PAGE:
January 8, 2011 by staff 

Serval, Leptailurus serval serval is a medium-sized African wild cat. The modern molecular DNAanlysis indicates that servals maintain their own unique line descendant of the ancestor of cats like the lion, and if the serval share common features with the cheetah, it is the cheetah is thought to be descended from servals old [3]. Similar DNA studies have shown that African golden cat and caracal are closely related to the Serval.

The serval is a medium sized cat, measuring 59-92 centimeters (23-36 inches) long from head of the body, with a relatively short time, from 20 to 38 centimeters (7.9 to 15) the tail and a shoulder height of about 54 to 66 centimeters (21 to 26). Their weight ranges from 7 to 12 kg (15-26 lbs) in females, and 9-18 kilograms (20-40 pounds) in men [4].

There is a strong animal still thin, with long legs and a tail rather short. The head is small relative to the body, and large, oval ears are very close. The reason fur is variable. Usually, the Serval is boldly spotted black on tawny, with strips of 2 or 4 of the top of the head down the neck and back, a transition to stains. The “servaline” form has much smaller spots and freckles, and was once considered separate species. The back of the ears is black with distinctive white bar. In addition, melanin servals are quite common in some parts of the range, giving an appearance similar to the “Black Panther” (melanistic leopard) [4].

White servals have never been documented in nature and only four have been documented in captivity. One was born and died at the age of 2 weeks in Canada in early 1990. The other three, all males, were born at Wildlife on Easy Street in 1997 and 1999. [Citation needed]

The serval is native to Africa, where widely distributed south of the Sahara. It was once also found in Morocco, Tunisia and Algeria, [4], but were eliminated from Algeria and Tunisia is only due to a reintroduction program [2].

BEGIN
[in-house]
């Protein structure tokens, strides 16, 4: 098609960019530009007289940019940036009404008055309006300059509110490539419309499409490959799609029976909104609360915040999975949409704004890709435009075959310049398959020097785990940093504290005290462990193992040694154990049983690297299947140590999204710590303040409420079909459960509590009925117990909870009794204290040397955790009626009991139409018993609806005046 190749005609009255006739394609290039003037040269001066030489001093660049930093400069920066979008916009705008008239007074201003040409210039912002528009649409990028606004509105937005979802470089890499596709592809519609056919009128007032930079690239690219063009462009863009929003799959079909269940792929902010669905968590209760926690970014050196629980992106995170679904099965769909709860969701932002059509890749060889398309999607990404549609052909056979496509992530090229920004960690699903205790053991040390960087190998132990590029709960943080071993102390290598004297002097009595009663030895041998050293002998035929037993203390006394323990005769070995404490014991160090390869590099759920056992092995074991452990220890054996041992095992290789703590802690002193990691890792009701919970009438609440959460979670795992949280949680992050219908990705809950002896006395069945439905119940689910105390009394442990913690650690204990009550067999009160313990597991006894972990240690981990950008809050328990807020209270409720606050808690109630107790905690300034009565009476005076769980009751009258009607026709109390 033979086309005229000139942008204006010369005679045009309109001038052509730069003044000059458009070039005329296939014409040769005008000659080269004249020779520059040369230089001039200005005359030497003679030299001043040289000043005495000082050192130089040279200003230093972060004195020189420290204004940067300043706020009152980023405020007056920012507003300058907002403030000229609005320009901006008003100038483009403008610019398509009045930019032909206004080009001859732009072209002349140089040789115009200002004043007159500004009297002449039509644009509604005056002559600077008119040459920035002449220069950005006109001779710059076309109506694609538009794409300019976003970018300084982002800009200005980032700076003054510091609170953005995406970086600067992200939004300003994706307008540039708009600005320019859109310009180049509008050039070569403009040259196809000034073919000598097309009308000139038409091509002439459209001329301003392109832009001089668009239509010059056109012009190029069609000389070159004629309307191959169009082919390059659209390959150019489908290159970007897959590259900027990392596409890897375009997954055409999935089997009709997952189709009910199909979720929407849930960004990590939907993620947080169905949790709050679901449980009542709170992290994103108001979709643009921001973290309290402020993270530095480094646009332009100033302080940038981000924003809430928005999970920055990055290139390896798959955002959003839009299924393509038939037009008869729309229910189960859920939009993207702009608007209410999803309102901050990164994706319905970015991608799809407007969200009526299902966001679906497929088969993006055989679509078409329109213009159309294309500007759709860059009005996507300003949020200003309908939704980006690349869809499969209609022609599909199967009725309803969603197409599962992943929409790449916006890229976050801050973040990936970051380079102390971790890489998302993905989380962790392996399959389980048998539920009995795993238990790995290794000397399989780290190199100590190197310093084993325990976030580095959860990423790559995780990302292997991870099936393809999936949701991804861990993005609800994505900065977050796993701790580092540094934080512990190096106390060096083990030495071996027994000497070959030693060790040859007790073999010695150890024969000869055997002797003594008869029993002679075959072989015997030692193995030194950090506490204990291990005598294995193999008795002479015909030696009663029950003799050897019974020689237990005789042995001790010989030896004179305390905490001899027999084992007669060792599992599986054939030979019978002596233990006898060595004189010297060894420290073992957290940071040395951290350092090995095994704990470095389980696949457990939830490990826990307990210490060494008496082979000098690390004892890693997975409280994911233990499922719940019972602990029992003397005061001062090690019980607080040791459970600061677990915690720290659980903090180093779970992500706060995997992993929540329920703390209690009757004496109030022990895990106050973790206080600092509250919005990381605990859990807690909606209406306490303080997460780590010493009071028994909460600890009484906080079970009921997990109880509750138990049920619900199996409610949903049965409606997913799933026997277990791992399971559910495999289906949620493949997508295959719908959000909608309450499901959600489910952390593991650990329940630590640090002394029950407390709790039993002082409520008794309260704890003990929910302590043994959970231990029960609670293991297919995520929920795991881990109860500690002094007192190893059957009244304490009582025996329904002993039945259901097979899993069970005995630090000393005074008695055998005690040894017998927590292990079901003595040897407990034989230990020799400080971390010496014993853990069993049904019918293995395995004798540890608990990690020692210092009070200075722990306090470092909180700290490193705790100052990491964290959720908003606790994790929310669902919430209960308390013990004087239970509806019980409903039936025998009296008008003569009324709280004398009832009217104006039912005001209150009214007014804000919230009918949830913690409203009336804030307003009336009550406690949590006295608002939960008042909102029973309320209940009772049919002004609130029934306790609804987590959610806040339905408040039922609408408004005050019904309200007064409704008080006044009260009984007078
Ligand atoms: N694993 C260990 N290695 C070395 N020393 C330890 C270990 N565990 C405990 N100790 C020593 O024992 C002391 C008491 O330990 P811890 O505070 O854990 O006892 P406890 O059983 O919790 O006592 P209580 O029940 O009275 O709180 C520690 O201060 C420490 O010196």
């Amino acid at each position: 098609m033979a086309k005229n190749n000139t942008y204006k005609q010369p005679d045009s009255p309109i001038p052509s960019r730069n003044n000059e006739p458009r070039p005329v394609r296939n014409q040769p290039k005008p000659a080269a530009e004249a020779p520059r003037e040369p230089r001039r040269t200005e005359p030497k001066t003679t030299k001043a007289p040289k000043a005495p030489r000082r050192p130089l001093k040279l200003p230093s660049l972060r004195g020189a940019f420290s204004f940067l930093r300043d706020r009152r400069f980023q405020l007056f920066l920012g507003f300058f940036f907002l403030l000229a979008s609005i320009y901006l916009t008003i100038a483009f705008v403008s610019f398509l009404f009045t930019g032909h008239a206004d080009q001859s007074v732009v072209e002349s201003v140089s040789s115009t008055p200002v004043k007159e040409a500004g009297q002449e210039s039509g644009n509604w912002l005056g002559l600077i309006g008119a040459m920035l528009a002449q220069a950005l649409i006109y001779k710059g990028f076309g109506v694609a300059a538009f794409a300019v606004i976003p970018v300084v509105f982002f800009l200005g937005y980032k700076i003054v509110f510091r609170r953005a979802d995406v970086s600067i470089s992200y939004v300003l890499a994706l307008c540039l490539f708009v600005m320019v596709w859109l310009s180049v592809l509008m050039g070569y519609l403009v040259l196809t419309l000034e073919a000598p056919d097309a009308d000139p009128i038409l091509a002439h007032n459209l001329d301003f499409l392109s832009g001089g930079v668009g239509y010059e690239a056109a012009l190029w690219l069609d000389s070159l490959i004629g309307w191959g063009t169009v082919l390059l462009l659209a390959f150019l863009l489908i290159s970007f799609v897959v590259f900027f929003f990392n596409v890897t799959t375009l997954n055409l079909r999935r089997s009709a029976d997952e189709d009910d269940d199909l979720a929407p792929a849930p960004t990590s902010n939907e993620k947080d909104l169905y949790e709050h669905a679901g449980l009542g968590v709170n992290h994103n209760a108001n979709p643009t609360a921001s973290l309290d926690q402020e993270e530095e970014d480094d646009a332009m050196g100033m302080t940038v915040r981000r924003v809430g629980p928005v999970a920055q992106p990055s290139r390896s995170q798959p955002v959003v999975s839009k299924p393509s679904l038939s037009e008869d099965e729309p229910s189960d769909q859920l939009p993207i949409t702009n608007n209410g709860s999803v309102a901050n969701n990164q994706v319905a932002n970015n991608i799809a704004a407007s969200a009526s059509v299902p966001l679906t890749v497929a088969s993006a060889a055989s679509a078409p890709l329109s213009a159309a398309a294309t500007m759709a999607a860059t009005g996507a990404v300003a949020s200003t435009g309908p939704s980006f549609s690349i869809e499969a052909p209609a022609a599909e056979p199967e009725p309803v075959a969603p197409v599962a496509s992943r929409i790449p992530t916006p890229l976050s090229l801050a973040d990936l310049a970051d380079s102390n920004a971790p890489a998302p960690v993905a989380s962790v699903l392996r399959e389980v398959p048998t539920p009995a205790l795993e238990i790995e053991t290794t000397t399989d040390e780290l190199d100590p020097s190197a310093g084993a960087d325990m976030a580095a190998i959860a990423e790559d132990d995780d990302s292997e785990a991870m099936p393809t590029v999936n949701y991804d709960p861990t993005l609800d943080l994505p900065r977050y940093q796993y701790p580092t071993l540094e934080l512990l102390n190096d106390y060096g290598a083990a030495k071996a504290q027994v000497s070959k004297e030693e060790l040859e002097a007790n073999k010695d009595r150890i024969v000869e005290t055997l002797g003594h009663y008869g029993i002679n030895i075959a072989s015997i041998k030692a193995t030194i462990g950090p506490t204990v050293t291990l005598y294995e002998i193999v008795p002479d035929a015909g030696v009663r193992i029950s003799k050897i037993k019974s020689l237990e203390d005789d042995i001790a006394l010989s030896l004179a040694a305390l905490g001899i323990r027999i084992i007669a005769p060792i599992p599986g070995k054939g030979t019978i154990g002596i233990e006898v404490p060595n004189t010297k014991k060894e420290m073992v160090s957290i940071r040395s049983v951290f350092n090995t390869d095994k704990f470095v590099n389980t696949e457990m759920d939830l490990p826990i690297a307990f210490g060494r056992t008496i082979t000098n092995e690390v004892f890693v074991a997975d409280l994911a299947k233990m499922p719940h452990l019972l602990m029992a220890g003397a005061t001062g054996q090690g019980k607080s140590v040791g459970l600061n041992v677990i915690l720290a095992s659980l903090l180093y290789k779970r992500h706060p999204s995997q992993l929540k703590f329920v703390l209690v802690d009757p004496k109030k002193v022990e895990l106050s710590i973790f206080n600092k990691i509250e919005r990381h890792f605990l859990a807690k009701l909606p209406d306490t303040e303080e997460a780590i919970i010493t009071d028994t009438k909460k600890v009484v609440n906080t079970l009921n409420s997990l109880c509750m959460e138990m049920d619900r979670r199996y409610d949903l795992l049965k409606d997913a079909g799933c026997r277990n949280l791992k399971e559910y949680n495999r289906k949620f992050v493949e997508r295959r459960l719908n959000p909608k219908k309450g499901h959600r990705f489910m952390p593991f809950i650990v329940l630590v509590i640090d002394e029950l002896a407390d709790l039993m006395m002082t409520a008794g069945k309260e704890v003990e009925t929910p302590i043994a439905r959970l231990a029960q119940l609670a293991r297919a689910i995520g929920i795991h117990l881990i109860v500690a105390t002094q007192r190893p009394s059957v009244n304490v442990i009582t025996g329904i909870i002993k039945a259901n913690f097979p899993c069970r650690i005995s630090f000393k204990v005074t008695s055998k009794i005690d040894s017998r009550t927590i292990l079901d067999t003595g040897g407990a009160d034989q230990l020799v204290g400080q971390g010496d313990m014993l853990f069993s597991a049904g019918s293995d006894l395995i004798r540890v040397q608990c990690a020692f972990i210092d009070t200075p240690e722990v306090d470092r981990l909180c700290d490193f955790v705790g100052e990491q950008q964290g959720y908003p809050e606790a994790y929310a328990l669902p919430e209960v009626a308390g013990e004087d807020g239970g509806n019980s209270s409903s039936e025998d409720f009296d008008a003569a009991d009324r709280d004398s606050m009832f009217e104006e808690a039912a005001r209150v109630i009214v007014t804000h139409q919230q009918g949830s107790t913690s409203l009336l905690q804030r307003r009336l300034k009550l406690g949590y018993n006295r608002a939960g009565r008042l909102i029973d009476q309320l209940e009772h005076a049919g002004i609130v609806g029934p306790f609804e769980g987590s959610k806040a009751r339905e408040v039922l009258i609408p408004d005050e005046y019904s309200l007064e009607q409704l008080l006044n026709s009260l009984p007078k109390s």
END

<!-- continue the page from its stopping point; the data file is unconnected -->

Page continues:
Its main habitat is the savanna, although melanistic individuals are more generally in mountainous areas at altitudes up to 3,000 meters (9,800 feet). The Serval needs watercourse in its territory, so it does not live in semi-deserts or dry steppes. Servals also avoid dense rainforests, although they can be found along the forest boundaries. They can climb and swim, but seldom do so [4].

Servals have always been kept as pets in Africa. The ancient Egyptians worshiped the serval as gods, and pets. More recently they have been kept as pets in North America and Europe. Servals develop a strong emotional bond with their original owners. Often, they will elect a member of the human family, they live to form a bond with a close and intense. However, once they have linked with a particular family of man, servals do not readily accept the new owners and surroundings, and they can become quite miserable if you are separated or placed in other families. For this reason, anyone taking a serval must be prepared at home and keep for the serval all his life.

Source: Wikipedia

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